Generic Name: capecitabine, Oral tablet

Xeloda

All Brands

  • Xeloda
SECTION 1 of 4

Highlights for capecitabine

Oral tablet
1
CAPECITABINE (ka pe SITE a been) is a chemotherapy drug. It slows the growth of cancer cells. This medicine is used to treat breast cancer, and also colon or rectal cancer.
2 3 4
Talk to your healthcare provider if you have any of these conditions.
5
Know what to watch for and get tips for reducing your risks while taking this drug.
SECTION 2 of 4

capecitabine Side Effects

Oral tablet

Side effects that you should report to your doctor or health care professional as soon as possible:

  • allergic reactions like skin rash, itching or hives, swelling of the face, lips, or tongue
  • low blood counts - this medicine may decrease the number of white blood cells, red blood cells and platelets. You may be at increased risk for infections and bleeding.
  • signs of infection - fever or chills, cough, sore throat, pain or difficulty passing urine
  • signs of decreased platelets or bleeding - bruising, pinpoint red spots on the skin, black, tarry stools, blood in the urine
  • signs of decreased red blood cells - unusually weak or tired, fainting spells, lightheadedness
  • breathing problems
  • changes in vision
  • chest pain
  • dark urine
  • diarrhea of more than 4 bowel movements in one day or any diarrhea at night; bloody or watery diarrhea
  • dizziness
  • mouth sores
  • nausea and vomiting
  • pain, swelling, redness at site where injected
  • pain, tingling, numbness in the hands or feet
  • redness, swelling, or sores on hands or feet
  • stomach pain
  • vomiting
  • yellow color of skin or eyes

Side effects that usually do not require medical attention (report to your doctor or health care professional if they continue or are bothersome):

  • constipation
  • diarrhea
  • dry or itchy skin
  • hair loss
  • loss of appetite
  • nausea
  • weak or tired
SECTION 3 of 4

capecitabine May Interact with Other Medications

Oral tablet
  • antacids with aluminum and/or magnesium
  • folic acid
  • leucovorin
  • medicines to increase blood counts like filgrastim, pegfilgrastim, sargramostim
  • phenytoin
  • vaccines
  • warfarin

Talk to your doctor or health care professional before taking any of these medicines:

  • acetaminophen
  • aspirin
  • ibuprofen
  • ketoprofen
  • naproxen
SECTION 4 of 4

How to Use capecitabine

Oral tablet

Take this medicine by mouth with a glass of water, within 30 minutes of the end of a meal. Do not cut, crush or chew this medicine. Follow the directions on the prescription label. Take your medicine at regular intervals. Do not take it more often than directed. Do not stop taking except on your doctor's advice.

Your doctor may want you to take a combination of 150 mg and 500 mg tablets for each dose. It is very important that you know how to correctly take your dose. Taking the wrong tablets could result in an overdose (too much medication) or underdose (too little medication).

Talk to your pediatrician regarding the use of this medicine in children. Special care may be needed.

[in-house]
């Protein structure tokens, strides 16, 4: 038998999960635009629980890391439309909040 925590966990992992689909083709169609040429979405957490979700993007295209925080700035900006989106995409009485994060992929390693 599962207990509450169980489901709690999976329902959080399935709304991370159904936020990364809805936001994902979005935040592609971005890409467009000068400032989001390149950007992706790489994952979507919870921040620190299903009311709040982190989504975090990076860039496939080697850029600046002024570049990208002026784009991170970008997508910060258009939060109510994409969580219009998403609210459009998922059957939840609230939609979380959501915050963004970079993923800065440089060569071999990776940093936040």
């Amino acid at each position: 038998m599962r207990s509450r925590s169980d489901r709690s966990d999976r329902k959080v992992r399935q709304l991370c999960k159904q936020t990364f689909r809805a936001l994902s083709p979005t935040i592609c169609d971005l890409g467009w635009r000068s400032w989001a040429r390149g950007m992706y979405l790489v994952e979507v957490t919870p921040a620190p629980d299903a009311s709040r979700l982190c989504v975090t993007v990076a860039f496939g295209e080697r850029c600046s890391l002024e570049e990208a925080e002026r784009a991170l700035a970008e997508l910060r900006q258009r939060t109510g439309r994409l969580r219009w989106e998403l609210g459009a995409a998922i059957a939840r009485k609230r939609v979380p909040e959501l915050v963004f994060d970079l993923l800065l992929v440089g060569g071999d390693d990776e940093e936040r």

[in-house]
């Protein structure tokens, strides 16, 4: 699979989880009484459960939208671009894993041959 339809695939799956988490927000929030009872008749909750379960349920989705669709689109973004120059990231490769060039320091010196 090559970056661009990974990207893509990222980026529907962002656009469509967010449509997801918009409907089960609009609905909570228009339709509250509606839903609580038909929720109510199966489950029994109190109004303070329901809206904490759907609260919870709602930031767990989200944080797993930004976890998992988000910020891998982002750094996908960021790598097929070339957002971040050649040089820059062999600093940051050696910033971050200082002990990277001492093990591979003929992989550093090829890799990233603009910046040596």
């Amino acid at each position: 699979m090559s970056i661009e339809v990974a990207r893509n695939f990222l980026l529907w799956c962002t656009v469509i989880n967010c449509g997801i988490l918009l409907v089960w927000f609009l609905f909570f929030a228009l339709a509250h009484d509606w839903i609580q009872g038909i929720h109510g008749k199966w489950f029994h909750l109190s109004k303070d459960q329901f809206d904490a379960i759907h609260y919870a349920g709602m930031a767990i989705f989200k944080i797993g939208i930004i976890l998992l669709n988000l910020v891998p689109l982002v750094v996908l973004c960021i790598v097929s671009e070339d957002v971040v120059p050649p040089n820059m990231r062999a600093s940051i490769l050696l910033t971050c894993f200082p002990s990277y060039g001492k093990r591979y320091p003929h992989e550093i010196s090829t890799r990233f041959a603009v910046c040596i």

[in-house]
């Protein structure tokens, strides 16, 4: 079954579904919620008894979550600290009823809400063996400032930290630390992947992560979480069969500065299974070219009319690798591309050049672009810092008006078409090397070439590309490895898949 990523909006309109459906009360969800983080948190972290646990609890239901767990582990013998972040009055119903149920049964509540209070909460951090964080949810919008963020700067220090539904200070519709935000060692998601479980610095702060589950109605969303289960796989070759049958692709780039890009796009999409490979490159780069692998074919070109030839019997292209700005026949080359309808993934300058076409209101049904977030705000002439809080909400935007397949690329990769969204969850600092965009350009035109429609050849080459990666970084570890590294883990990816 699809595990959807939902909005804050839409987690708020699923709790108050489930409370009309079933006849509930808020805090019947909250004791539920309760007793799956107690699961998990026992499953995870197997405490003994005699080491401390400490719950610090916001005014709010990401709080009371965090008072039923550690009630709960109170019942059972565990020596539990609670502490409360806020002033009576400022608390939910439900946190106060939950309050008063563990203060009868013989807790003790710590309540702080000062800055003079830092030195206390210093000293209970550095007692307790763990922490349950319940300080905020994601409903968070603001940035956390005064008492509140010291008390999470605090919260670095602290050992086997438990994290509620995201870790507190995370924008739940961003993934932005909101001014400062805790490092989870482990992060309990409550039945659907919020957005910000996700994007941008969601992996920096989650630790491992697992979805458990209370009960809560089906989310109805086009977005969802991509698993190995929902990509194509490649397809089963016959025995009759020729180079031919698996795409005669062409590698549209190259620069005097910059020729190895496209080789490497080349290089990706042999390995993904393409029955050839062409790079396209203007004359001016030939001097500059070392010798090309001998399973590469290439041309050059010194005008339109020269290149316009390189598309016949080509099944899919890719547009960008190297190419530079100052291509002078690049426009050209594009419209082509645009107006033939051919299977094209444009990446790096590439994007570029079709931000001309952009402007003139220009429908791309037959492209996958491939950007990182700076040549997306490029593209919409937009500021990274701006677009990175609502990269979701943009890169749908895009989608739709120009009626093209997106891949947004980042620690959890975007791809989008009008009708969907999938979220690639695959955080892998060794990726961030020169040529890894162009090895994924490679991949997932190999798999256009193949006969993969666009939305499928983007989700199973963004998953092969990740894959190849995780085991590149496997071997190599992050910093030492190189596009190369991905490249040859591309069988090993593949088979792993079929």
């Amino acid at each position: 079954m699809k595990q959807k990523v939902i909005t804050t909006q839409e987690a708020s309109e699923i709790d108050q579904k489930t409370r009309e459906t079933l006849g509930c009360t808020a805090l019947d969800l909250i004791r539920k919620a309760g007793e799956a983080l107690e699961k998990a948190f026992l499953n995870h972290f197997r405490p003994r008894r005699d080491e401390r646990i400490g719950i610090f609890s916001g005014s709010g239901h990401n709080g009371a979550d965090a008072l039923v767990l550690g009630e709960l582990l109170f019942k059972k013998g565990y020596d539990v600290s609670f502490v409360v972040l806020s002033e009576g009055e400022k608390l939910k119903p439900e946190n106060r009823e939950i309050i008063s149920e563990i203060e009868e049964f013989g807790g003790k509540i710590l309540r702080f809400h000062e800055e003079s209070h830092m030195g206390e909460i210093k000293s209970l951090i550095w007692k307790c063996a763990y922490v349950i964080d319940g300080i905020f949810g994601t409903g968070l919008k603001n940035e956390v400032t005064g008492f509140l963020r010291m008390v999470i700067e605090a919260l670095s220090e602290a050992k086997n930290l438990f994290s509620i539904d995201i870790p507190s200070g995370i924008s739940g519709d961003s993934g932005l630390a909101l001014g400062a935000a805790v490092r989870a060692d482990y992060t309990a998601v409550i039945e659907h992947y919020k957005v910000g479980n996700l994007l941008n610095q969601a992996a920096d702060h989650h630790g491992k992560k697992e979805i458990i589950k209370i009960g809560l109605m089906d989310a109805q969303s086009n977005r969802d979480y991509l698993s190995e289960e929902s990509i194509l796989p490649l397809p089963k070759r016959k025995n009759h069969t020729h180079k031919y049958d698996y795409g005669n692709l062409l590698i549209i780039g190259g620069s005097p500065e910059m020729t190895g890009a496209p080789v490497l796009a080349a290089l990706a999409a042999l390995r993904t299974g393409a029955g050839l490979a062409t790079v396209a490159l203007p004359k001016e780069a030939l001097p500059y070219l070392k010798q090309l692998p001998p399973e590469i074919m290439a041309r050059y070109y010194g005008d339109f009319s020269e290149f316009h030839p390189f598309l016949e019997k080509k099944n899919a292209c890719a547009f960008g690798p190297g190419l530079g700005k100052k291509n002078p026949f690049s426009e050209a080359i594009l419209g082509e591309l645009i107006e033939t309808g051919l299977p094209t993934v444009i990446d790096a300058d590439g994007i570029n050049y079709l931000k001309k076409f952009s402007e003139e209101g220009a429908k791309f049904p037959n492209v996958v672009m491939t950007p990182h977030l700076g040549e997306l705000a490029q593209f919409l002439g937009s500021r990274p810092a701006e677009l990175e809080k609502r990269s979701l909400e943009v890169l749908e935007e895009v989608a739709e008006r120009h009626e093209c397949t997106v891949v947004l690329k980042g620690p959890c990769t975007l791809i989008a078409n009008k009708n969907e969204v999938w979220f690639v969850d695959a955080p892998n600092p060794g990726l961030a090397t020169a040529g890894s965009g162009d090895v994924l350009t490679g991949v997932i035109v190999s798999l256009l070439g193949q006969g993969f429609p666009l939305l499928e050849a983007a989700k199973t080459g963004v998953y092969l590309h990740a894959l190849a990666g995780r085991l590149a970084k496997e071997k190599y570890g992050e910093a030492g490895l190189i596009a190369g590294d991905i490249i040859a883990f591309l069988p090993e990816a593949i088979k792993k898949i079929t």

What should I tell my health care provider before I take this medicine?

They need to know if you have any of these conditions:

  • bleeding or blood disorders
  • dihydropyrimidine dehydrogenase (DPD) deficiency
  • heart disease
  • infection (especially a virus infection such as chickenpox, cold sores, or herpes)
  • kidney disease
  • liver disease
  • an unusual or allergic reaction to capecitabine, 5-fluorouracil, other medicines, foods, dyes, or preservatives
  • pregnant or trying to get pregnant
  • breast-feeding
What if I miss a dose?

If you miss a dose, do not take the missed dose at all. Do not take double or extra doses. Instead, continue with your next scheduled dose and check with your doctor.

What should I watch for while using this medicine?

Visit your doctor for checks on your progress. This drug may make you feel generally unwell. This is not uncommon, as chemotherapy can affect healthy cells as well as cancer cells. Report any side effects. Continue your course of treatment even though you feel ill unless your doctor tells you to stop.

In some cases, you may be given additional medicines to help with side effects. Follow all directions for their use.

Call your doctor or health care professional for advice if you get a fever, chills or sore throat, or other symptoms of a cold or flu. Do not treat yourself. This drug decreases your body's ability to fight infections. Try to avoid being around people who are sick.

This medicine may increase your risk to bruise or bleed. Call your doctor or health care professional if you notice any unusual bleeding.

Be careful brushing and flossing your teeth or using a toothpick because you may get an infection or bleed more easily. If you have any dental work done, tell your dentist you are receiving this medicine.

Avoid taking products that contain aspirin, acetaminophen, ibuprofen, naproxen, or ketoprofen unless instructed by your doctor. These medicines may hide a fever.

Do not become pregnant while taking this medicine. Women should inform their doctor if they wish to become pregnant or think they might be pregnant. There is a potential for serious side effects to an unborn child. Talk to your health care professional or pharmacist for more information. Do not breast-feed an infant while taking this medicine.

Men are advised not to father a child while taking this medicine.

Where should I keep my medicine?

Keep out of the reach of children.

Store at room temperature between 15 and 30 degrees C (59 and 86 degrees F). Keep container tightly closed. Throw away any unused medicine after the expiration date.

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Last Updated: January 24, 2014

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